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Defending against Return-Oriented Programming

Pappas, Vasileios

Return-oriented programming (ROP) has become the primary exploitation technique for system compromise in the presence of non-executable page protections. ROP exploits are facilitated mainly by the lack of complete address space randomization coverage or the presence of memory disclosure vulnerabilities, necessitating additional ROP-specific mitigations. Existing defenses against ROP exploits either require source code or symbolic debugging information, or impose a significant runtime overhead, which limits their applicability for the protection of third-party applications. We propose two novel techniques to prevent ROP exploits on third-party applications without requiring their source code or debug symbols, while at the same time incurring a minimal performance overhead. Their effectiveness is based on breaking an invariant of ROP attacks: knowledge of the code layout, and a common characteristic: unrestricted use of indirect branches. When combined, they still retain their applicability and efficiency, while maximizing the protection coverage against ROP. The first technique, in-place code randomization, uses narrow-scope code transformations that can be applied statically, without changing the location of basic blocks, allowing the safe randomization of stripped binaries even with partial disassembly coverage. These transformations effectively eliminate 10%, and probabilistically break 80% of the useful instruction sequences found in a large set of PE files. Since no additional code is inserted, in-place code randomization does not incur any measurable runtime overhead, enabling it to be easily used in tandem with existing exploit mitigations such as address space layout randomization. Our evaluation using publicly available ROP exploits and two ROP code generation toolkits demonstrates that our technique prevents the exploitation of the tested vulnerable Windows 7 applications, including Adobe Reader, as well as the automated construction of alternative ROP payloads that aim to circumvent in-place code randomization using solely any remaining unaffected instruction sequences. The second technique is based on the detection of abnormal control transfers that take place during ROP code execution. This is achieved using hardware features of commodity processors, which incur negligible runtime overhead and allow for completely transparent operation without requiring any modifications to the protected applications. Our implementation for Windows 7, named kBouncer, can be selectively enabled for installed programs in the same fashion as user-friendly mitigation toolkits like Microsoft's EMET. The results of our evaluation demonstrate that kBouncer has low runtime overhead of up to 4%, when stressed with specially crafted workloads that continuously trigger its core detection component, while it has negligible overhead for actual user applications. In our experiments with in-the-wild ROP exploits, kBouncer successfully protected all tested applications, including Internet Explorer, Adobe Flash Player, and Adobe Reader. In addition, we introduce a technique that enables ASLR for executables with stripped relocation information by incrementally adjusting stale absolute addresses at runtime. The technique relies on runtime monitoring of memory accesses and control flow transfers to the original location of a module using page table manipulation. We have implemented a prototype of the proposed technique for Windows 8, which is transparently applicable to third-party stripped binaries. Our results demonstrate that incremental runtime relocation patching is practical, incurs a runtime overhead of up to 83% in most of the cases for initial runs of protected programs, and has a low runtime overhead of 5% on subsequent runs.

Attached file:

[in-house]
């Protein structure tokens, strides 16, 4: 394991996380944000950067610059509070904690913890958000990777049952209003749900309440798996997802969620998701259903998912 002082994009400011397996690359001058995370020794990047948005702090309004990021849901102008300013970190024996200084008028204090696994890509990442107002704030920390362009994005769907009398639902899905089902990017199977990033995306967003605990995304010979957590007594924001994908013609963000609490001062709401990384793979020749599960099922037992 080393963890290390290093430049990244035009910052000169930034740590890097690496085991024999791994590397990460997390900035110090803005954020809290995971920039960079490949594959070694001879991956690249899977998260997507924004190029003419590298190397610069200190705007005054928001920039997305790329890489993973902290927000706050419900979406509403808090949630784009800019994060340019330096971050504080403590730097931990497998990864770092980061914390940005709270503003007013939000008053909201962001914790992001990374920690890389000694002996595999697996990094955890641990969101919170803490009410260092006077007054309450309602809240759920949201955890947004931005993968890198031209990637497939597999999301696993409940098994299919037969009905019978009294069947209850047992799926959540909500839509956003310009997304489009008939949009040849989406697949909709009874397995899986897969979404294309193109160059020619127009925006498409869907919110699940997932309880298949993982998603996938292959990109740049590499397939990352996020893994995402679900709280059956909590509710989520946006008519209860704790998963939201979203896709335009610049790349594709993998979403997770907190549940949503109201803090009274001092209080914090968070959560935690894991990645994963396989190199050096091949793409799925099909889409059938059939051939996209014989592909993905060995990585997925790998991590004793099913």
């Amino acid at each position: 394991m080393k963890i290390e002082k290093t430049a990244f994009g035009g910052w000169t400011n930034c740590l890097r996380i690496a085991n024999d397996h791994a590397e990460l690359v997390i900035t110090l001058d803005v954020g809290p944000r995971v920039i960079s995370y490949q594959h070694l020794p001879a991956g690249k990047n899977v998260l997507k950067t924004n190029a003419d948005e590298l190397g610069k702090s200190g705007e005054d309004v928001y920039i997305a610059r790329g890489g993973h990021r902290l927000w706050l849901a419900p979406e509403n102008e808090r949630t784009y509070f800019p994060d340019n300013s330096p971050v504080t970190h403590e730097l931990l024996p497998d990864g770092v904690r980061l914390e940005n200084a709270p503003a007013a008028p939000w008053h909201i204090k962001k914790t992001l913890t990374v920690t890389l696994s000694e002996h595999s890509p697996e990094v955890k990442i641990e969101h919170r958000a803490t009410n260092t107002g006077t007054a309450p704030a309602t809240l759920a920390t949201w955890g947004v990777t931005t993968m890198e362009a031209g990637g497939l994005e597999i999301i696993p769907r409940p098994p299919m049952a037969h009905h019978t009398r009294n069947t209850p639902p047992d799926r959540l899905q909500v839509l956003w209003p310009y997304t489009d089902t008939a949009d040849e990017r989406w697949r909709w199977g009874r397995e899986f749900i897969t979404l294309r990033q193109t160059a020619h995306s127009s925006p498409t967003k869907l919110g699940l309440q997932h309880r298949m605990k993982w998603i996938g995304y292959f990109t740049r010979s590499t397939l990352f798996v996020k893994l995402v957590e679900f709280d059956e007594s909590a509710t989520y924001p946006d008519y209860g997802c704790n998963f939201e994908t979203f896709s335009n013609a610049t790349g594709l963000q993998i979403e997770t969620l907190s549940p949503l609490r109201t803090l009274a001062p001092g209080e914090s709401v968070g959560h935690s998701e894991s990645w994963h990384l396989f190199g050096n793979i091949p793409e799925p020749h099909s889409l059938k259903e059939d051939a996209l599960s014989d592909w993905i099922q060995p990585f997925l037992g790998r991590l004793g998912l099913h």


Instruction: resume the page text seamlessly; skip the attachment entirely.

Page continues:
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More About This Work

Academic Units
Computer Science
Thesis Advisors
Keromytis, Angelos D.
Degree
Ph.D., Columbia University
Published Here
November 10, 2014
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